Recent cultural studies have demonstrated the weakness of some of the fashionable theoretical positions adopted by scholars of imperialism in recent times. This book explores the diverse roles played by museums and their curators in moulding and representing the British imperial experience. The British Empire yielded much material for British museums, particularly in terms of ethnographic collections. The collection of essays demonstrates how individuals, their curatorial practices, and intellectual and political agendas influenced the development of a variety of museums across the globe. It suggests that Thomas Baines was deeply engaged with the public presentation, display and interpretation of material culture, and the dissemination of knowledge and information about the places he travelled. He introduced many people to the world beyond Norfolk. A discussion of visitor engagement with non-European material cultures in the provincial museum critiques the assumption of the pervasive nature of curatorial control of audience reception follows. The early 1900s, the New Zealand displays at world's fairs presented a vision of Maoriland, which often had direct Maori input. From its inception, the National Museum of Victoria performed the dual roles of research and public education. The book also discusses the collections at Australian War Memorial, Zanzibar Museum, and Sierra Leone's National Museum. The amateur enthusiasms and colonial museum policy in British West Africa are also highlighted. Finally, the book follows the journey of a single object, Tipu's Tiger, from India back to London.
‘To turn round a
dead … or a living mummy … touch and twirl the
proper Spring’. In the eighteenth century, detailed
instructions were given to help you make a mummy inside the
BritishMuseum come to life.
for other objects, but the
present example is unusual in having been carved in a single piece, without
a cavity. Its date and possible function will be considered below. It is a
pleasure to dedicate this article to Rosalie David, whose pioneering multidisciplinary research has inspired a generation of younger scholars to apply
innovative scientific methods to the study of mummies and grave goods to
enhance our understanding of life and death in the ancient Nile valley.
The figurine entered the collections of the BritishMuseum, London, in 1915,
before its mild god, the BritishMuseum.
(Daljit Nagra, ‘Meditations
on the BritishMuseum’, 2017) 1
In June 2011 I found myself at
the Yushukan military and war museum in the heart of Tokyo, before a
glass case containing a hanayome ningyo or ‘bride
doll’. The Yushukan
consequences. Finally, I consider the way
Dalziel’s work has been collected by two major memorialising
institutions, the BritishMuseum and the Victoria and Albert Museum.
The archive – it’s about time: from
Alice to Ally Sloper
The archive sustains that which time
threatens and attacks. It also functions through temporal structures,
producing a complex form of narrative that is
. Wherever they are
located, however, these objects and the changing interpretations they have been subject to
over the intervening period clearly illustrate how the meanings of objects are modified and
altered in response to external influences and changing political priorities. The process of
understanding these shifting patterns highlights the fact that ‘curating empire’
is still a pertinent concern for museum professionals today.
The BritishMuseum and the National Maritime Museum, Greenwich – the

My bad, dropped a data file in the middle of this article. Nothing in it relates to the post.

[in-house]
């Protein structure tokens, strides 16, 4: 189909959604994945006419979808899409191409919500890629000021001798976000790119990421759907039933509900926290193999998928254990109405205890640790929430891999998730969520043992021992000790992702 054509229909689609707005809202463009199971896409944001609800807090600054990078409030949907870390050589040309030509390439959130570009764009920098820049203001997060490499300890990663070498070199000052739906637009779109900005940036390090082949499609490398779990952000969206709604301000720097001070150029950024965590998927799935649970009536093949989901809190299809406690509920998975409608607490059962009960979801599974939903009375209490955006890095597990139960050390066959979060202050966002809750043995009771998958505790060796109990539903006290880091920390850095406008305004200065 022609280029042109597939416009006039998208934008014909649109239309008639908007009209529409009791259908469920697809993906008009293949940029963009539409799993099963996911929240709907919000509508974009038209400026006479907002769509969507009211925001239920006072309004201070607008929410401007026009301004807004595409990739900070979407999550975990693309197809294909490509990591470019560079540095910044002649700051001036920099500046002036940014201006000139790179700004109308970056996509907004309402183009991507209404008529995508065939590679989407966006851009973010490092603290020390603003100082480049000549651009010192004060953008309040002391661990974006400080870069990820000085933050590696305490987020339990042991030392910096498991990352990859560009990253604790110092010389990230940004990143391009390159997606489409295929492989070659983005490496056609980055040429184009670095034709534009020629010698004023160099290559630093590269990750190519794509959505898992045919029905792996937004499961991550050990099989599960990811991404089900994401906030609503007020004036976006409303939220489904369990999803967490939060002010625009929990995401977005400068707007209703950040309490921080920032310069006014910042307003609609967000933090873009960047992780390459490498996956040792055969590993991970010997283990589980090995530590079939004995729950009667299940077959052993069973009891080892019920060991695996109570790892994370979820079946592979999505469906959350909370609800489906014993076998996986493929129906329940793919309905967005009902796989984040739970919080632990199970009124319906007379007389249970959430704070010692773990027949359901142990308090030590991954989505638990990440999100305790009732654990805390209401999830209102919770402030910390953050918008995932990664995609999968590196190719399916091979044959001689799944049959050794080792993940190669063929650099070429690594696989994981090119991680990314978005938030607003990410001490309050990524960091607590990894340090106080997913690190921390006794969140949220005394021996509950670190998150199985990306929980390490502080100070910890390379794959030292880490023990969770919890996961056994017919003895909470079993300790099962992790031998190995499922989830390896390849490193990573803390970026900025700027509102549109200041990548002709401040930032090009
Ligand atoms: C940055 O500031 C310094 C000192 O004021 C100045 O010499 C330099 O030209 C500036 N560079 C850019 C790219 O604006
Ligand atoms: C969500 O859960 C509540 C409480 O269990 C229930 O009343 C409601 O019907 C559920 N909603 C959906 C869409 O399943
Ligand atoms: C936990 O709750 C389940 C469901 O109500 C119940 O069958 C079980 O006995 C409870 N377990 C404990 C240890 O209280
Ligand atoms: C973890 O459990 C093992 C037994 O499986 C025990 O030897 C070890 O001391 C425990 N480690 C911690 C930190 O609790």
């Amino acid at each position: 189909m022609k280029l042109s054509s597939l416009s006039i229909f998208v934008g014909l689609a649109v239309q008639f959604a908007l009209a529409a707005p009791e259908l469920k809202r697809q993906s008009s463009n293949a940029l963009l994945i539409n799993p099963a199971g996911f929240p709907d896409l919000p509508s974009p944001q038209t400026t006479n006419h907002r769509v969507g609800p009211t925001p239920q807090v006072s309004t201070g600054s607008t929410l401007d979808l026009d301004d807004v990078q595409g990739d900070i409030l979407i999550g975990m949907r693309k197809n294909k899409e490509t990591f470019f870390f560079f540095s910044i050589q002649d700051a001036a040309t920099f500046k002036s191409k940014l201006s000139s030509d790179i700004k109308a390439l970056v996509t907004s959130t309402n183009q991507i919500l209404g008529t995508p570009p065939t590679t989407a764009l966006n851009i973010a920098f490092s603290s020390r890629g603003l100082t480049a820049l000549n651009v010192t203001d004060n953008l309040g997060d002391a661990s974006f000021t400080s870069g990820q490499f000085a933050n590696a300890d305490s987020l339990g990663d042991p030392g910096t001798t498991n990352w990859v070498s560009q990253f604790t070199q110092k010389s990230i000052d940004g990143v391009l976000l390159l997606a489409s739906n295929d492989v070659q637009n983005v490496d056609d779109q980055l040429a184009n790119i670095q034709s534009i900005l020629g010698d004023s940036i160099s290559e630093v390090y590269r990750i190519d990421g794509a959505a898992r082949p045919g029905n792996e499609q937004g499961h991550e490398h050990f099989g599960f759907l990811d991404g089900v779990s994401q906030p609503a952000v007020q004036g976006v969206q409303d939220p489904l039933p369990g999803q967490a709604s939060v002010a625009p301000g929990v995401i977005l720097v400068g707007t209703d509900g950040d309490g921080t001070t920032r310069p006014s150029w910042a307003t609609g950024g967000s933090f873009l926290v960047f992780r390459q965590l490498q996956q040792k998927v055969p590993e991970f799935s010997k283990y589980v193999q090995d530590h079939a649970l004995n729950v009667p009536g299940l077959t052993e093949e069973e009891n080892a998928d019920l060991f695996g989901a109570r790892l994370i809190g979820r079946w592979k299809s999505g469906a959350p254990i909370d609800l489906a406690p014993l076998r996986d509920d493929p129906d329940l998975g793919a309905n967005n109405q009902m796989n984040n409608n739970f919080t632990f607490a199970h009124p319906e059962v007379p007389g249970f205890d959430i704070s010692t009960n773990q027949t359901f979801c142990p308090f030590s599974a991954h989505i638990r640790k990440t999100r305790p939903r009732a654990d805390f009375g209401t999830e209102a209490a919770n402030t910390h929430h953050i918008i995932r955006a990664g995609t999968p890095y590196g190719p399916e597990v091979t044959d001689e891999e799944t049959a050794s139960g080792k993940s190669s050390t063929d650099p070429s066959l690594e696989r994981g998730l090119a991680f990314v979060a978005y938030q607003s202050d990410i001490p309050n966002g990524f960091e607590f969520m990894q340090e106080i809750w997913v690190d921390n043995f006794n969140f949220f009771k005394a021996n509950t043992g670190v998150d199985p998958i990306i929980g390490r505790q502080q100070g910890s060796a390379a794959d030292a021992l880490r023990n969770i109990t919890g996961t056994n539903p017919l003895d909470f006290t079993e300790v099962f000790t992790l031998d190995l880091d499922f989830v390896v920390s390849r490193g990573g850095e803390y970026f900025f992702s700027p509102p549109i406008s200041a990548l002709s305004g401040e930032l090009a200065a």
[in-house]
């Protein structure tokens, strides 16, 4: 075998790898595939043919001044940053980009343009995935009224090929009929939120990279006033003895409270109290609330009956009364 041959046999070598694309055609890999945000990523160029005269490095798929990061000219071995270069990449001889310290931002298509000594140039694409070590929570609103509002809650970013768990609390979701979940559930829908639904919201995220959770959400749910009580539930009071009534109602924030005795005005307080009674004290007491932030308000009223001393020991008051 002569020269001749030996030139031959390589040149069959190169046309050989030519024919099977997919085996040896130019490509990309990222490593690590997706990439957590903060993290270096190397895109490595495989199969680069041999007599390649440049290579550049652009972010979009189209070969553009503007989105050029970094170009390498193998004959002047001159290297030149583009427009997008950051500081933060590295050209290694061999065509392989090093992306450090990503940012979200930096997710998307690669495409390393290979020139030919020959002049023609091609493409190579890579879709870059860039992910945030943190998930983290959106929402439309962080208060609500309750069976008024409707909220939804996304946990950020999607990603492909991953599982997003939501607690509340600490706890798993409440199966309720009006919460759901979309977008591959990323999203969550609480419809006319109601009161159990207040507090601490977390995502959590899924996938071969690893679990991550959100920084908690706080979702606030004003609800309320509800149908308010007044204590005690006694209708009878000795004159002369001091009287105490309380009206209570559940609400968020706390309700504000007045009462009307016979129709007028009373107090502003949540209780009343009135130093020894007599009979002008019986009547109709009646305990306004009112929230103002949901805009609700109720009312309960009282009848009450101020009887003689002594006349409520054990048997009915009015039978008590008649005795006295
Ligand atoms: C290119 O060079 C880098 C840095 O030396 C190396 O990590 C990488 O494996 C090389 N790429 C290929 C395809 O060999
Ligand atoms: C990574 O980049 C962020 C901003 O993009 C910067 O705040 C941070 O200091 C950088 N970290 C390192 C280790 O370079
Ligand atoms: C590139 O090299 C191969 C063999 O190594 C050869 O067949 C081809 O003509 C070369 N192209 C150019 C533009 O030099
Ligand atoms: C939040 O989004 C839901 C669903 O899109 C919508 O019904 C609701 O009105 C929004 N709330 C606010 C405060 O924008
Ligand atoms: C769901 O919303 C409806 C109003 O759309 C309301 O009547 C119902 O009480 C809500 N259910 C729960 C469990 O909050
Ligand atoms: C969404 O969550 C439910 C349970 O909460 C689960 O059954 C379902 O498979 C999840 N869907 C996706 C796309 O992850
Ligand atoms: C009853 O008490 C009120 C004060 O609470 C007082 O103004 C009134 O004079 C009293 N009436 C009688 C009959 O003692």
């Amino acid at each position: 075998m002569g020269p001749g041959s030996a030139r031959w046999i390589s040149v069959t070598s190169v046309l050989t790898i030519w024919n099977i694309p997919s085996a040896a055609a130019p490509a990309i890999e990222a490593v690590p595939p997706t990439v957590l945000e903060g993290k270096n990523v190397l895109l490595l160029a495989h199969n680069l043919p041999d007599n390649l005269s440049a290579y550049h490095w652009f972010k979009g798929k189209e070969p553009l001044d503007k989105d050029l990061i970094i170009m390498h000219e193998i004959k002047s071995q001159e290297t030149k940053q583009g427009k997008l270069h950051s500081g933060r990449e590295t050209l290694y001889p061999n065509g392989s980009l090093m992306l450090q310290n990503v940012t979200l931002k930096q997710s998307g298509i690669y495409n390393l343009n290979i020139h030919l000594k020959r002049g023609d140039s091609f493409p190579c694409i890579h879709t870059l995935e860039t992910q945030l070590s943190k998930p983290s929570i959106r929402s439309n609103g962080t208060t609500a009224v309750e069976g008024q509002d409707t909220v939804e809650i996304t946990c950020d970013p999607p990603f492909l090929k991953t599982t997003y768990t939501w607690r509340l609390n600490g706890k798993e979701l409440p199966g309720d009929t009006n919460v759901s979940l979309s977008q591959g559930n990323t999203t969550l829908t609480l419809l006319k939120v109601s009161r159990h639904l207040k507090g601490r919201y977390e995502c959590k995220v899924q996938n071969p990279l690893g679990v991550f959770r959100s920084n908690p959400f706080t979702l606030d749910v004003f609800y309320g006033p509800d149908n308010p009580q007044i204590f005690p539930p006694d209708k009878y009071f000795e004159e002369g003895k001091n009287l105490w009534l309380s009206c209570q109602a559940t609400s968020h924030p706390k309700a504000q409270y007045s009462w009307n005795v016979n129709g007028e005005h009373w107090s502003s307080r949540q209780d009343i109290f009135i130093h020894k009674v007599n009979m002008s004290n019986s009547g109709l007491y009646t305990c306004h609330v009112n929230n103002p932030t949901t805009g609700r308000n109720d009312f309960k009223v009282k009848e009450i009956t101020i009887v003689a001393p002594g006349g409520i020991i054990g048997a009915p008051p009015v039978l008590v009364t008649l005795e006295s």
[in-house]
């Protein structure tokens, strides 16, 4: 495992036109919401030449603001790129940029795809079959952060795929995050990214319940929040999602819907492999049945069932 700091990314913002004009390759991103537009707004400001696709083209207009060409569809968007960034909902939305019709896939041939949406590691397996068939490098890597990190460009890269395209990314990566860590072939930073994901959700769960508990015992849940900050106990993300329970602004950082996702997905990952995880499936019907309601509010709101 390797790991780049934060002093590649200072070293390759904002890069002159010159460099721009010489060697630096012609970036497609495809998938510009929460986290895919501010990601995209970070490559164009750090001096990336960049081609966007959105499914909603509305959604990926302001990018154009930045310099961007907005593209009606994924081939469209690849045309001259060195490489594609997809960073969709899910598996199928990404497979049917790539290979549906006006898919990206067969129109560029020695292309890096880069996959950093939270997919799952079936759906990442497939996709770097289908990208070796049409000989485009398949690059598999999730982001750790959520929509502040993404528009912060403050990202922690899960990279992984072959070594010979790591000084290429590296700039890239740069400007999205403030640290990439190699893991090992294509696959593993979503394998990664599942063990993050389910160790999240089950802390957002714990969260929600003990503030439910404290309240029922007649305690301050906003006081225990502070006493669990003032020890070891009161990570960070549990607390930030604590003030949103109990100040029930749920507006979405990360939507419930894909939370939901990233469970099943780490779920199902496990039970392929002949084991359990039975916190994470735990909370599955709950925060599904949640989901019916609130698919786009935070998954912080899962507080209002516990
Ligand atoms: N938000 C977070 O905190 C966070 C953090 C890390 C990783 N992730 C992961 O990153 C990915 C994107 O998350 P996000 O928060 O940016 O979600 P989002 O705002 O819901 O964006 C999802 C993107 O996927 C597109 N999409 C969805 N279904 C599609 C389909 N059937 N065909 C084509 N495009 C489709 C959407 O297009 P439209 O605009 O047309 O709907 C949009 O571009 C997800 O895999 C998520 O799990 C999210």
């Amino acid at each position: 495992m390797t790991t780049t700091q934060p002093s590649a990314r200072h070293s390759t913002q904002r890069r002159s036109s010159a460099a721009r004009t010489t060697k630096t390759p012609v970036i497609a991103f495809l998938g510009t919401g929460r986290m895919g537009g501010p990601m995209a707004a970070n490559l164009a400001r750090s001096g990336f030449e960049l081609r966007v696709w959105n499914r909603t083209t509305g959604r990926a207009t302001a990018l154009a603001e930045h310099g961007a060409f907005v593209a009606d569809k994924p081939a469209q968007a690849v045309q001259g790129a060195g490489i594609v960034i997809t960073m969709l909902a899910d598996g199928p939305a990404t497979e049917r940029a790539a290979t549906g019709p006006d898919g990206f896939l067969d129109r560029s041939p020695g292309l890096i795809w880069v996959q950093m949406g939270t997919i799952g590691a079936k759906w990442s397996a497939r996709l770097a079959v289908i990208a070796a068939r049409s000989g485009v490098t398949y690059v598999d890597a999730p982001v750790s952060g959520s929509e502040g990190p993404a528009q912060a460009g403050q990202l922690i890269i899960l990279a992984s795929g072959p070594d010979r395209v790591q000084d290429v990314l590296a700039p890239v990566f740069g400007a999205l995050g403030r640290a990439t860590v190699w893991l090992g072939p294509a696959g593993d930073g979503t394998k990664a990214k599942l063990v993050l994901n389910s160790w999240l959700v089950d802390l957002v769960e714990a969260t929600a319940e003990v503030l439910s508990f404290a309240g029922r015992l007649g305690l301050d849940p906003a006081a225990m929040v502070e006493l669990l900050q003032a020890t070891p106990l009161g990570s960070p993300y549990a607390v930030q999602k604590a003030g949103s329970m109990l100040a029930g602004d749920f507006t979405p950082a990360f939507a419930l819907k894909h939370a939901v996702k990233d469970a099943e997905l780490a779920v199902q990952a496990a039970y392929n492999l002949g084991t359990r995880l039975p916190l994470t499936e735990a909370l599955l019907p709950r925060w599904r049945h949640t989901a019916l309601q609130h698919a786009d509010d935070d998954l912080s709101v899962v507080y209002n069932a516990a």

two national museums
Children’s encounters with ancient Egypt in the long nineteenth century
The anonymous author of ‘At the BritishMuseum’, published in Charles Dickens's All the Year Round in August 1869, describes the visit of a group of working-class families to the BritishMuseum: adults and children alike are bewildered, perplexed and puzzled.
The author asserts that while the ‘man of education is thoroughly provided for at the BritishMuseum, to the less well-educated, the Museum is an appalling enigma.’
The diverse origins of the municipal art gallery movement
substantial state subsidy and become part of a national network
of art education, there was no provision for central support of regional museums,
however large and successful they were. For a time the Salford museum claimed
more visitors than South Kensington and the BritishMuseum, yet unlike these
metropolitan institutions, it had to rely entirely on local sources of support.5
For smaller towns, a halfpenny rate generated insufficient funds to cover annual
costs, let alone the necessary capital expenditure. Even in Warrington, a relatively wealthy town with established
The continuing rise of the British Museum (Natural History)
Henry A. McGhie
11 The 1890s: the continuing
rise of the BritishMuseum
enry Dresser was fifty-two in 1890; through the decade, he and Eleanor
lived a comfortable life in Farnborough. They suffered a great tragedy
when their nine-year-old daughter Phyllis died of mumps in 1893. This had
a tremendous impact on both Henry and Eleanor: she often spent time away
from home in London on charitable work (‘mission work’), while he would
take trips away (to Lilford Hall in 1895 for example) so as not to be left alone at
Topclyffe Grange.1 The Bowling Iron Company
BritishMuseum, the World Museum in Liverpool and
the Rijksmuseum van Oudheden in Leiden) that were previously examined
during the 1960s (Gray 1967; Gray and Slow 1968) and which appear to demonstrate radiographic evidence of osteoporosis. By looking for radiographic
skeletal markers of ageing, this chapter seeks to determine whether the condition occurred at a younger age in ancient Egypt than in present-day individuals.
There are two types of osteoporosis. The first is post-menopausal osteoporosis, which is the result of a decrease in oestrogen levels accompanying the